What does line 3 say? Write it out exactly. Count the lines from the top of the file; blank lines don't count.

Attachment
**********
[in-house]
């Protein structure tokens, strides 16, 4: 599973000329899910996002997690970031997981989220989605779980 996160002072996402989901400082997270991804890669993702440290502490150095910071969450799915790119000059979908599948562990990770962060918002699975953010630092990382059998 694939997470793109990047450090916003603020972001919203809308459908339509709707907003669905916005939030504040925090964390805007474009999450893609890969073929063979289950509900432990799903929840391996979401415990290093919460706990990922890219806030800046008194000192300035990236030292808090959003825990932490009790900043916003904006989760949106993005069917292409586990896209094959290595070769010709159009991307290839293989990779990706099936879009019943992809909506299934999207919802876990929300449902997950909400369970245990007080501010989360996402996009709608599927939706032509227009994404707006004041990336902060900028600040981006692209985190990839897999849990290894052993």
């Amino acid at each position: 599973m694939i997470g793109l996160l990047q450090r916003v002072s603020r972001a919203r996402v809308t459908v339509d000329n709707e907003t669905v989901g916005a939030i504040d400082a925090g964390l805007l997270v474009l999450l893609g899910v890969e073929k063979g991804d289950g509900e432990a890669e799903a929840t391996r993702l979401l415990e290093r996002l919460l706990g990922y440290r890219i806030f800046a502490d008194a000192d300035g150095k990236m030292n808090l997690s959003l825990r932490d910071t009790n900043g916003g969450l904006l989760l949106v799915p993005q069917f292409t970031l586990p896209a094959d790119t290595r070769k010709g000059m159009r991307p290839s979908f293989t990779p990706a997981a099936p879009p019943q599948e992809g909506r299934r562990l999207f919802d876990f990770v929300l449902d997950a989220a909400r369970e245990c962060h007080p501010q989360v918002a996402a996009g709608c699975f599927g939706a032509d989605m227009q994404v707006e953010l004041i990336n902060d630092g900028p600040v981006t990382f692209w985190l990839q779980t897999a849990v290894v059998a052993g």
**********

């Amino acid at each position: 599973m694939i997470g793109l996160l990047q450090r916003v002072s603020r972001a919203r996402v809308t459908v339509d000329n709707e907003t669905v989901g916005a939030i504040d400082a925090g964390l805007l997270v474009l999450l893609g899910v890969e073929k063979g991804d289950g509900e432990a890669e799903a929840t391996r993702l979401l415990e290093r996002l919460l706990g990922y440290r890219i806030f800046a502490d008194a000192d300035g150095k990236m030292n808090l997690s959003l825990r932490d910071t009790n900043g916003g969450l904006l989760l949106v799915p993005q069917f292409t970031l586990p896209a094959d790119t290595r070769k010709g000059m159009r991307p290839s979908f293989t990779p990706a997981a099936p879009p019943q599948e992809g909506r299934r562990l999207f919802d876990f990770v929300l449902d997950a989220a909400r369970e245990c962060h007080p501010q989360v918002a996402a996009g709608c699975f599927g939706a032509d989605m227009q994404v707006e953010l004041i990336n902060d630092g900028p600040v981006t990382f692209w985190l990839q779980t897999a849990v290894v059998a052993g």